3 chicken breasts, bone-in 4 cups chicken broth 8 T butter 1 T olive oil 1 pound crimini mushrooms, sliced 1 sweet yellow onion, finely chopped 2 cloves garlic, minced 1-1/2 tsp dried thyme 1/2 cup dry white wine 1/3 cup flour 4 cups whole milk, room temperature 1 cup heavy cream, room temperature 1/8 tsp nutmeg 1-1/2 tsp salt 1/2 tsp pepper 12 oz linguine 3/4 cup frozen peas 1/4 cup chopped fresh italian parsley 1 cup grated Parmesan cheese 1/4 cup Italian style breadcrumbs

Preheat oven to 425 degrees.

Place the chicken and 4 cups of broth in a pot.  Add water until chicken is submerged.  Bring to boil, lower heat and simmer for 20 minutes.  Turn off heat, cover and leave until completely cooled.  Remove chicken from liquid and shred into a large bowl.  Reserve 1 cup of broth.

Put 1 T of butter and 1 T oil into the pan.  Add mushrooms and sauté over medium high heat about 5-8 minutes until pan is dry and mushrooms are starting to brown.  Add onions and continue to stir over medium high heat another 5-8 minutes until onions are soft.  Add garlic and thyme and sauté 2 minutes.  Add wine and stir until liquid evaporates.  Pour into bowl with chicken and mix well.

Melt 3 T butter in pan over medium low heat and whisk in flour.  Cook for 2 minutes and whisk in milk, cream, remaining 1 cup broth, nutmeg, salt and pepper.  Increase heat to high and bring to boil.  Simmer until sauce thickens slightly, whisking frequently.  This takes about 10 minutes.

Bring a large pot of salted water to a boil.  Add linguine and cook until al dente, about 9 minutes.  Drain.  Add the linguine, cream sauce, peas and parsley to the chicken mixture and toss until the sauce coats everything and it is well blended.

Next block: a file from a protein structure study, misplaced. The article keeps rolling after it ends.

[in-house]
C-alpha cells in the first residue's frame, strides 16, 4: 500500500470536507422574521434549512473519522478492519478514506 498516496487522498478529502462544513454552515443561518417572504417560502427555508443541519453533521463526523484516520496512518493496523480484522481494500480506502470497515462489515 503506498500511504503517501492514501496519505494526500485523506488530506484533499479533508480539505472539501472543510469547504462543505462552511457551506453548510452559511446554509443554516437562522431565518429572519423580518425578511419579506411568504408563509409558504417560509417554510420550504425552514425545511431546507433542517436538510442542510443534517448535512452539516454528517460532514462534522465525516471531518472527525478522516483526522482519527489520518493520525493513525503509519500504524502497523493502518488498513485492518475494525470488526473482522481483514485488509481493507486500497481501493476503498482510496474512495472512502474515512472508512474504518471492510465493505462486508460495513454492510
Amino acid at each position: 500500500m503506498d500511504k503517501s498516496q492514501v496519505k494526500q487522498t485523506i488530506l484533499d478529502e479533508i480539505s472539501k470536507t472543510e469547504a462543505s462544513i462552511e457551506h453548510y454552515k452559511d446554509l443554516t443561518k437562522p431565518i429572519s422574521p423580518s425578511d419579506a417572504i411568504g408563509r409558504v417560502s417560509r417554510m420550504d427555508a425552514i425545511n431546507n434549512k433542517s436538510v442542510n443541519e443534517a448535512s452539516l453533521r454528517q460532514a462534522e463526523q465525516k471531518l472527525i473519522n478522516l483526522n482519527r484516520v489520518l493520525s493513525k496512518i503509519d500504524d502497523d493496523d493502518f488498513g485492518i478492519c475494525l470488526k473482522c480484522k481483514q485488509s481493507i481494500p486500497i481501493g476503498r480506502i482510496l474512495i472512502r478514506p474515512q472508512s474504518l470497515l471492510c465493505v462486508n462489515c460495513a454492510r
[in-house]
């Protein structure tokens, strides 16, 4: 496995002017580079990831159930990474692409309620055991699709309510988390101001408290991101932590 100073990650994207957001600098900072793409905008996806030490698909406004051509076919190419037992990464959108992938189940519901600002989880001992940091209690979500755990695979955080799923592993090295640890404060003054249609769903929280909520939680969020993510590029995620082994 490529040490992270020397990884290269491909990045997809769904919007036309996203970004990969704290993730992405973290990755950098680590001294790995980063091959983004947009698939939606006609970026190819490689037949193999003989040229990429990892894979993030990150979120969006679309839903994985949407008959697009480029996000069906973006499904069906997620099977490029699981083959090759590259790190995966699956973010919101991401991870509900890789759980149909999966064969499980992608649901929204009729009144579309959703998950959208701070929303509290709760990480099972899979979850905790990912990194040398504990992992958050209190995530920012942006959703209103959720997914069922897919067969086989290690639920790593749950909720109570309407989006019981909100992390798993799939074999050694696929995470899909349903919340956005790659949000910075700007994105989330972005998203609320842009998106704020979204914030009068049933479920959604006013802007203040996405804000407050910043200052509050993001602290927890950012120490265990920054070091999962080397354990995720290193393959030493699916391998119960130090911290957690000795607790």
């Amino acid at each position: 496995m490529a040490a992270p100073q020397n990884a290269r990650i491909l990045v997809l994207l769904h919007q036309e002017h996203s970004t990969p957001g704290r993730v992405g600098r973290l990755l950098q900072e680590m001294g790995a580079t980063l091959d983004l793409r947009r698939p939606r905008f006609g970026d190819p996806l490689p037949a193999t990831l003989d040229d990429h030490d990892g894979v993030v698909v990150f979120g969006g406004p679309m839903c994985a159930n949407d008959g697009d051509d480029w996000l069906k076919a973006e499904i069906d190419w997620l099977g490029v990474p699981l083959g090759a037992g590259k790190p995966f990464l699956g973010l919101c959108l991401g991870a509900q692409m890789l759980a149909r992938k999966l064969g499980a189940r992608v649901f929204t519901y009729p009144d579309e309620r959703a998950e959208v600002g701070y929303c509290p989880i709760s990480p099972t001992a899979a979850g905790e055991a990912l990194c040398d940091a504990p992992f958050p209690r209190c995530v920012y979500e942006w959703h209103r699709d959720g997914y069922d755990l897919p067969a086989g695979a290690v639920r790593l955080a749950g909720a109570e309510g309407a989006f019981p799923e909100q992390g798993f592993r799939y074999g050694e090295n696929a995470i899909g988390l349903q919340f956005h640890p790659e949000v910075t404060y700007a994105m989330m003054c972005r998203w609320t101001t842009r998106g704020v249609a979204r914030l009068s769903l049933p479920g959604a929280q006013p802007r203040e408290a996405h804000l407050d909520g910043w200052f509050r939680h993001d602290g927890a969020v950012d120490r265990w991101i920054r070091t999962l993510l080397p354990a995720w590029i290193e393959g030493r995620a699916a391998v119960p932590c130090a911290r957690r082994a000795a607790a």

Spread 1 T butter into a 13"x9" baking dish and pour the pasta mixture into the dish.  Mix the Parmesan and breadcrumbs together and sprinkle over the pasta.  Dot with remaining 3 T butter and bake, uncovered, until golden brown on top and sauce is bubbling, about 25 minutes.


*This recipe is rewritten from a Giada De Laurentiis recipe.

Bryson's Chicken

It was a high school romance that, like many romances of youth, came and went in the blink of an eye.  Bryson's mom made a delicious and ridiculously-easy barbecued chicken and I managed to snag the recipe before the teens went their separate ways.  For that I give thanks to Bryson and his mom.  Summer days at the beach just wouldn't be the same without Bryson's Chicken.

The secret to Bryson's Chicken.

Oven baked Bryson's Chicken.

Talk not of wasted affection; affection never was wasted. - Henry Wadsworth Longfellow


Bryson's Chicken

12 boneless chicken thighs 2 cups sweet chili sauce (Mae Ploy brand is  available in the Asian section of the grocery store)

Separate the chicken into two separate large ziplock bags. Pour 1 cup chile sauce into each bag. Marinate in the refrigerator for at least 2 hours or until ready to BBQ. Using tongs, remove chicken from bags and place directly on medium hot BBQ or grilling pan.  With a pastry brush, generously add more sauce to the top of the chicken.   The sauce will caramelize from the heat so watch carefully to avoid burning.  When the chicken is crispy and brown, move to cooler part of grill to cook through. Cooking time will vary depending on the size of the chicken pieces and the heat of the grill but they should cook about 30-40 minutes on medium hot grill.